Estanislao and his allies moved quickly to take advantage of the crisis atmosphere generated by the failed coup and the weakened position of potential objectors inside the cabinet.  The main elements of the 100-day agenda were published in the Manila dailies as the “Report on General Agreement: Special Cabinet Meeting (June 2, 1990).”  It was reported that the principal negotiations were between Estanislao and Concepcion.  They had agreed to a four-tier tariff system but did not agree about the timetable of implementation.  Negotiations included the role and powers of the Board of Investments, a government body that provided incentives to industrial corporations and regulates the entry of all foreign investments.  It was a key operational agency of Concepcion’s trade ministry.

With broad agreement reached within the cabinet, it was up to another government agency, the Tariff Commission, to work out the actual assignment of new tariff rates.  The proposed changes were codified in Executive Order 413.  In summary, the weighted average tariff for agriculture was to fall from 22 to 15 percent while that for manufacturing was to drop from 21 to 14 percent.  In the main, the Tariff commission followed the outline of the cabinet agreement: the lowest rates to raw materials not produced locally, the next higher rate to locally produced raw materials, the next rate to intermediate products, and the highest rate to finished goods.   Nonetheless two issues were unresolved.  First, how will tariff reductions (that in turn will reduce government revenues) affect government efforts to meet stringent budget deficit targets promised the IMF?  Second, was it wise to pursue tariff reform before the reform of more harmful quantitative restrictions on the import of durable consumer goods, motor vehicles, and motor vehicle parts?  A tariff reduction, without removing import QRs, increases the subsidies to protected industries and encourages the wasteful movement of additional resources into them.
Industry-by-industry public hearings on the tariff reform proposals were held to comply with legal requirements.  Nonetheless, no hearings on the new four-tier tariff proposal were done and industry representatives voiced complaints.  The intensity of their objections reflected both their fear of the new rates’ impact and well as their dissatisfaction with the consultative process. While all of these were happening, a killer earthquake caused extensive damage in Northern and Central Luzon and strained the pubic treasury as government responded with relief operations.  The new tariff was promulgated as EO 413 on 19 July 1990, four days before the legislature resumed its session.  The device of an executive order was used to spare both executive and legislative departments a bruising and controversial debate.  However, the absence of consensus amongst the stakeholders and generated a firestorm of resistance from industry and some influential legislators.  UPSE economists also critiqued the Estanislao program from another tack: unless the tariff reform was accompanied by a large devaluation, it would lead to both greatly reduced government revenues and reverse mercantilism, i.e., a flood of imports.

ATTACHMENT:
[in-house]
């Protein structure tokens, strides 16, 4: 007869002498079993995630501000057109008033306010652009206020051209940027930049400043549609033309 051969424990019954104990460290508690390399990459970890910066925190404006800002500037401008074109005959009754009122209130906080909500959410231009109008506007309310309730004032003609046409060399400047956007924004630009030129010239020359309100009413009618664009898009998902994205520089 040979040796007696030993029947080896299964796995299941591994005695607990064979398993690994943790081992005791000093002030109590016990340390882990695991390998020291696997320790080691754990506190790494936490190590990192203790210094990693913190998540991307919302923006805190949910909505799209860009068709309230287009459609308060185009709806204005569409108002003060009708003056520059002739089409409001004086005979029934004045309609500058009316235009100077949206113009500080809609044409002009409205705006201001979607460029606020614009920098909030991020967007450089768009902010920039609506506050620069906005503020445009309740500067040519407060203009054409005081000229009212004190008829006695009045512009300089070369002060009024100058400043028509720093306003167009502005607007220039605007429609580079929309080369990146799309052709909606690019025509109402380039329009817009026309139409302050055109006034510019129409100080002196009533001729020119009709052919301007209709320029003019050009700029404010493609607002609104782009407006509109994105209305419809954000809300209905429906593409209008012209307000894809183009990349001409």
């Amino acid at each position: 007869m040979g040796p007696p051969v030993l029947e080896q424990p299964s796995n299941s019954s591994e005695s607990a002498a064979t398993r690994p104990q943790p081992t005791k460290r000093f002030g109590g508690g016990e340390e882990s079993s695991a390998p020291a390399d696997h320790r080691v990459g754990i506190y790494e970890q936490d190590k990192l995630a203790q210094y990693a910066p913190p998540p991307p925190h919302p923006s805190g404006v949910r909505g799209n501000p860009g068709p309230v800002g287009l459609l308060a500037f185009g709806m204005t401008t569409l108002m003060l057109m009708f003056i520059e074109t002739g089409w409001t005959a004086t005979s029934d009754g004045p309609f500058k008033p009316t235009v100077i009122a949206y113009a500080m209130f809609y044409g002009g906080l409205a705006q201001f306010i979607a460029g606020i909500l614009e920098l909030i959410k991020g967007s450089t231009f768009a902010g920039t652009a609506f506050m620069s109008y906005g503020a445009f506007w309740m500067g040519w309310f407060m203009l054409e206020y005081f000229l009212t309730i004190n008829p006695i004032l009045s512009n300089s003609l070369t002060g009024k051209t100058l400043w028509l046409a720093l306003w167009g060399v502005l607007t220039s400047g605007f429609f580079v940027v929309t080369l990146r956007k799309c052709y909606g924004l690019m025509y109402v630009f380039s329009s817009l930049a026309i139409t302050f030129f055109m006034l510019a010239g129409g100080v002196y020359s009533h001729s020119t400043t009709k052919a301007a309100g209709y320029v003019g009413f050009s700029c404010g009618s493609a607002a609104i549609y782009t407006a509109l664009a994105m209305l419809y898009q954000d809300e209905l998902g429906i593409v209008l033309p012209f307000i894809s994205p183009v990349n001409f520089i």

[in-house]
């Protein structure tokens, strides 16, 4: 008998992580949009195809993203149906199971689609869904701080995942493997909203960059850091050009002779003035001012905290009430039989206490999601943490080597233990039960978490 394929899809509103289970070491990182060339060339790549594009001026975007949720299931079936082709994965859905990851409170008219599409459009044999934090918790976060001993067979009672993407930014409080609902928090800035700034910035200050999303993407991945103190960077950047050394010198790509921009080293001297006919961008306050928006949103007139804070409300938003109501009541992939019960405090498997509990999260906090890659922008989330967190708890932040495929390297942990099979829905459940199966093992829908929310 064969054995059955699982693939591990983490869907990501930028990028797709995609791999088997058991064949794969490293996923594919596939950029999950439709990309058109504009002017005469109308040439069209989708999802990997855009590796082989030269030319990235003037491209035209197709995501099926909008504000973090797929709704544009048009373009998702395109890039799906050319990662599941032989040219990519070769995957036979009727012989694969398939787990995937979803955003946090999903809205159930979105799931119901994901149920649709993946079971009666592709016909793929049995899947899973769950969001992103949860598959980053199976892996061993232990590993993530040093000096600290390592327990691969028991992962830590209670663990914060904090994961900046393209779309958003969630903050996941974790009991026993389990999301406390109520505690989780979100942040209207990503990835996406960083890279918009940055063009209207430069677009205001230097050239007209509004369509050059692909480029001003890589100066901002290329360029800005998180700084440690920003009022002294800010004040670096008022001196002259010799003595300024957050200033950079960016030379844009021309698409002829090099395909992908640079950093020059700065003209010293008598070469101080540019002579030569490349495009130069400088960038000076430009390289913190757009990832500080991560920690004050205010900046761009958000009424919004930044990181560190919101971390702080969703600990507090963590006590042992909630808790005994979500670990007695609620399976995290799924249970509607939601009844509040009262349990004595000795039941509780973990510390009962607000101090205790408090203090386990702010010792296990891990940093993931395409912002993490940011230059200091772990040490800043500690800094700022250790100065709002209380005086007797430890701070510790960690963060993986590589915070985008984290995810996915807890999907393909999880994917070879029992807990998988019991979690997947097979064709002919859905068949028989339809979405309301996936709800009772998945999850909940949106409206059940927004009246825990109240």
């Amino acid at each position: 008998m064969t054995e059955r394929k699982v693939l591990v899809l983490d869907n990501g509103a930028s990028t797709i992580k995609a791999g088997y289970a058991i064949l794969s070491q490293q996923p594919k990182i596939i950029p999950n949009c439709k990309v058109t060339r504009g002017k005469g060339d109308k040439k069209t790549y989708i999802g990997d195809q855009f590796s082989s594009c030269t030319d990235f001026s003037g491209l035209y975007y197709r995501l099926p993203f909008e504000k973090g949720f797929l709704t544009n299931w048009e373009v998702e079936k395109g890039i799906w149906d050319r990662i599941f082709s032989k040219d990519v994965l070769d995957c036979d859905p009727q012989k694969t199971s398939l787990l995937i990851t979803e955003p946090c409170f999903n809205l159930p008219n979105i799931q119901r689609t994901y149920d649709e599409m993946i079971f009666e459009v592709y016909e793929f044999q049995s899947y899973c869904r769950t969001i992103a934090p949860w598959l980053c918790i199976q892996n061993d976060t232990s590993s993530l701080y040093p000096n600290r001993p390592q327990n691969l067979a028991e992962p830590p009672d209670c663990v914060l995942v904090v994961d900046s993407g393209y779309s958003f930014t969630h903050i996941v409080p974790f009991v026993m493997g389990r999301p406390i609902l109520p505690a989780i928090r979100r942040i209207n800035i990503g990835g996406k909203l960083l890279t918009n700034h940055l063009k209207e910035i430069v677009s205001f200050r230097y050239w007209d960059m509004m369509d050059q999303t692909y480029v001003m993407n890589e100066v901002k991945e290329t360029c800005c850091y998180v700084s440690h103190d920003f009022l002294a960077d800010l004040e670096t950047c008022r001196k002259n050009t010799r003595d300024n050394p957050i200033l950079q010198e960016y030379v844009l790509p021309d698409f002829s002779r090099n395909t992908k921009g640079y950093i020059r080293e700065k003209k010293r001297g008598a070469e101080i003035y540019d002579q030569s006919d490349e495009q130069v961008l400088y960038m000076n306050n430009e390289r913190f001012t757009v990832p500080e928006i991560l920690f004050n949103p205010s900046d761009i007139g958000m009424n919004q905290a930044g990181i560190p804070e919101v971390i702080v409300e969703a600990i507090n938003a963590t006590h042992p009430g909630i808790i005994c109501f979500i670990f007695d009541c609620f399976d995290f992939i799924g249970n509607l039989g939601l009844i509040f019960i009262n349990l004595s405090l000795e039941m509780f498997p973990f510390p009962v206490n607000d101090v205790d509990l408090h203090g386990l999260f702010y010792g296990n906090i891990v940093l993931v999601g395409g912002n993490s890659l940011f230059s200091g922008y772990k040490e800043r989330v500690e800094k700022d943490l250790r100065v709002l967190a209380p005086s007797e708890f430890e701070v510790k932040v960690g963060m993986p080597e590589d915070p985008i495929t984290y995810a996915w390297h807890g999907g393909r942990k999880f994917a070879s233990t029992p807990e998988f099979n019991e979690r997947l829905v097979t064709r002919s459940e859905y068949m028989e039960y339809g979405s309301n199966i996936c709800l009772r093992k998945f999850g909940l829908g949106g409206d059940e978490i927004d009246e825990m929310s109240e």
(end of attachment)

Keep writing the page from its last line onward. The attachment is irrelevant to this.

In the face of vociferous opposition, Aquino withdrew EO 413 in October 1990.  A joint executive-legislative committee was formed to placate Congress and a new round of public hearings was held.  A key congressional committee became the venue for bureaucratic negotiations and industry lobbying.  After nine months, a compromise reform program was embodied in EO 470.  The new tariff code, which took effect in July 1992, includes the original four rates of 3, 10, 20, and 30 percent plus five other rates (0, 5, 15, 25, and 50 percent).  Four of these were scheduled to be discontinued after four years, which will result in a significant simplification of tariff rates.  Instead of a maximum tariff rate of 30 percent, the highest tariff rate of 50 percent will be retained.  Some 179 items will enjoy the 50 percent rate on a permanent basis while certain other products will enjoy a 50 percent rate for four years and 30 percent afterwards.  The potential revenue loss from EO 470 was about one fourth of EO 413.  For major manufacturers most dependent upon protection, EO 470 either permitted retention of most existing tariffs or provides a five-year adjustment period.  Using the EPR measure, EO 470 will result in a gradual but substantial reduction in overall protection from 25 percent to 19 percent by 1996.  Importable products, which compete for the domestic markets for agricultural and industrial products, bear the largest reduction, from 47 to 37 percent.  However, the prospective changes will not increase the competitive position of exports since manufacturing still received greater protection compared to agriculture.